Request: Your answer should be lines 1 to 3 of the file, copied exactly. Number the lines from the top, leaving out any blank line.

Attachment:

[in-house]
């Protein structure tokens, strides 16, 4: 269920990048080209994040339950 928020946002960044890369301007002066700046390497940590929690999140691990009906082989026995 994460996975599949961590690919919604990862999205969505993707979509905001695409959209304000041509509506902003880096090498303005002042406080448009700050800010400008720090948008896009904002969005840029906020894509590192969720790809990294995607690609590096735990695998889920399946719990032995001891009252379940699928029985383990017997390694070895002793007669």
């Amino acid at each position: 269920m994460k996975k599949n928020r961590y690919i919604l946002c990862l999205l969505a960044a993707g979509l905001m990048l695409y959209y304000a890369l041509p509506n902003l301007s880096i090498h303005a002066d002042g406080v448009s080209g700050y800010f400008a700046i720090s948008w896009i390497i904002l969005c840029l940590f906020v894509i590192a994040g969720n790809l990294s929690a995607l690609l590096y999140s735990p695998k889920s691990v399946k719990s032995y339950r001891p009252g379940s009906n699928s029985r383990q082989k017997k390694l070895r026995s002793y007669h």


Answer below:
[in-house]
């Protein structure tokens, strides 16, 4: 269920990048080209994040339950 928020946002960044890369301007002066700046390497940590929690999140691990009906082989026995 994460996975599949961590690919919604990862999205969505993707979509905001695409959209304000041509509506902003880096090498303005002042406080448009700050800010400008720090948008896009904002969005840029906020894509590192969720790809990294995607690609590096735990695998889920399946719990032995001891009252379940699928029985383990017997390694070895002793007669």
């Amino acid at each position: 269920m994460k996975k599949n928020r961590y690919i919604l946002c990862l999205l969505a960044a993707g979509l905001m990048l695409y959209y304000a890369l041509p509506n902003l301007s880096i090498h303005a002066d002042g406080v448009s080209g700050y800010f400008a700046i720090s948008w896009i390497i904002l969005c840029l940590f906020v894509i590192a994040g969720n790809l990294s929690a995607l690609l590096y999140s735990p695998k889920s691990v399946k719990s032995y339950r001891p009252g379940s009906n699928s029985r383990q082989k017997k390694l070895r026995s002793y007669h």